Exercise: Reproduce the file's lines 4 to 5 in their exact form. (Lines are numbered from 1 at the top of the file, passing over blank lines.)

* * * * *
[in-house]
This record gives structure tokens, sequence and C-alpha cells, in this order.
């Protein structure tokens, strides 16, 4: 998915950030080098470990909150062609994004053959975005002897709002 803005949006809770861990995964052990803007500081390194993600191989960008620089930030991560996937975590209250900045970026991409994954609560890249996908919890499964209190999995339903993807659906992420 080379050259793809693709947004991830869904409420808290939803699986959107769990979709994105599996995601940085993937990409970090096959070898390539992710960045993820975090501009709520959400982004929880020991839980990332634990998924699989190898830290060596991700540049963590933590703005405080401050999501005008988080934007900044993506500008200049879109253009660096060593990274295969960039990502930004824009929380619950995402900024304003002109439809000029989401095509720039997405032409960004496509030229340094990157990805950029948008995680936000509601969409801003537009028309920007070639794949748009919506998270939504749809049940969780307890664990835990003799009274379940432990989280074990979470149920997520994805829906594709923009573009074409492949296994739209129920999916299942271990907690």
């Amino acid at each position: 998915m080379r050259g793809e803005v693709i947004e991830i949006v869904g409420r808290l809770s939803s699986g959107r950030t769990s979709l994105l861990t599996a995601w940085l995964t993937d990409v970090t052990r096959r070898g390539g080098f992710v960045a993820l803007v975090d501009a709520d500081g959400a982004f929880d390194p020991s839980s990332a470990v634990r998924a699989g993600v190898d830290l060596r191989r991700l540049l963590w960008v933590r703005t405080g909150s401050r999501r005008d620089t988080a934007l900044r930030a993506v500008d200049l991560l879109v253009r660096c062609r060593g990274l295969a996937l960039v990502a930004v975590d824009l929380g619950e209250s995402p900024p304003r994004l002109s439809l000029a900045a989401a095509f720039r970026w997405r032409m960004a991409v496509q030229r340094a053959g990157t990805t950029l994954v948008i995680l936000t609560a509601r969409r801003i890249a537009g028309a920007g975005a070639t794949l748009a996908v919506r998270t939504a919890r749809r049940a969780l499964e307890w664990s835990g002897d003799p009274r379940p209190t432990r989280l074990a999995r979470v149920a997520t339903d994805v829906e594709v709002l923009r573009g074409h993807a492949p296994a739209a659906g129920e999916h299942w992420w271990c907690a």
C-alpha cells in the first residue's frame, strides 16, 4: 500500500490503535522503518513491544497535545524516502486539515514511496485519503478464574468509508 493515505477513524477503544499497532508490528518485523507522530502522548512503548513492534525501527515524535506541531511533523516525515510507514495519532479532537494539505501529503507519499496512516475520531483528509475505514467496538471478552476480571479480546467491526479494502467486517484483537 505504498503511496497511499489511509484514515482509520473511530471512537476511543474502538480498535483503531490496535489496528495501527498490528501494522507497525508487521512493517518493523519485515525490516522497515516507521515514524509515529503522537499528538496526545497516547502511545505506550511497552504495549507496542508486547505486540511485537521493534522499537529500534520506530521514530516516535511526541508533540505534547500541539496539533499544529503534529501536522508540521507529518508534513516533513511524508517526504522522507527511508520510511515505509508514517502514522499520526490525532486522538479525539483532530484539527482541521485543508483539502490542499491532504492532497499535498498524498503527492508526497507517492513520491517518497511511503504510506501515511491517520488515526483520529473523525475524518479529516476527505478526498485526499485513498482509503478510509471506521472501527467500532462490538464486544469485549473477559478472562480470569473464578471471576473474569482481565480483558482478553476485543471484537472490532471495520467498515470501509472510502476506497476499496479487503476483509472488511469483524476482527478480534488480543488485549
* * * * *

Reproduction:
């Amino acid at each position: 998915m080379r050259g793809e803005v693709i947004e991830i949006v869904g409420r808290l809770s939803s699986g959107r950030t769990s979709l994105l861990t599996a995601w940085l995964t993937d990409v970090t052990r096959r070898g390539g080098f992710v960045a993820l803007v975090d501009a709520d500081g959400a982004f929880d390194p020991s839980s990332a470990v634990r998924a699989g993600v190898d830290l060596r191989r991700l540049l963590w960008v933590r703005t405080g909150s401050r999501r005008d620089t988080a934007l900044r930030a993506v500008d200049l991560l879109v253009r660096c062609r060593g990274l295969a996937l960039v990502a930004v975590d824009l929380g619950e209250s995402p900024p304003r994004l002109s439809l000029a900045a989401a095509f720039r970026w997405r032409m960004a991409v496509q030229r340094a053959g990157t990805t950029l994954v948008i995680l936000t609560a509601r969409r801003i890249a537009g028309a920007g975005a070639t794949l748009a996908v919506r998270t939504a919890r749809r049940a969780l499964e307890w664990s835990g002897d003799p009274r379940p209190t432990r989280l074990a999995r979470v149920a997520t339903d994805v829906e594709v709002l923009r573009g074409h993807a492949p296994a739209a659906g129920e999916h299942w992420w271990c907690a």
C-alpha cells in the first residue's frame, strides 16, 4: 500500500490503535522503518513491544497535545524516502486539515514511496485519503478464574468509508 493515505477513524477503544499497532508490528518485523507522530502522548512503548513492534525501527515524535506541531511533523516525515510507514495519532479532537494539505501529503507519499496512516475520531483528509475505514467496538471478552476480571479480546467491526479494502467486517484483537 505504498503511496497511499489511509484514515482509520473511530471512537476511543474502538480498535483503531490496535489496528495501527498490528501494522507497525508487521512493517518493523519485515525490516522497515516507521515514524509515529503522537499528538496526545497516547502511545505506550511497552504495549507496542508486547505486540511485537521493534522499537529500534520506530521514530516516535511526541508533540505534547500541539496539533499544529503534529501536522508540521507529518508534513516533513511524508517526504522522507527511508520510511515505509508514517502514522499520526490525532486522538479525539483532530484539527482541521485543508483539502490542499491532504492532497499535498498524498503527492508526497507517492513520491517518497511511503504510506501515511491517520488515526483520529473523525475524518479529516476527505478526498485526499485513498482509503478510509471506521472501527467500532462490538464486544469485549473477559478472562480470569473464578471471576473474569482481565480483558482478553476485543471484537472490532471495520467498515470501509472510502476506497476499496479487503476483509472488511469483524476482527478480534488480543488485549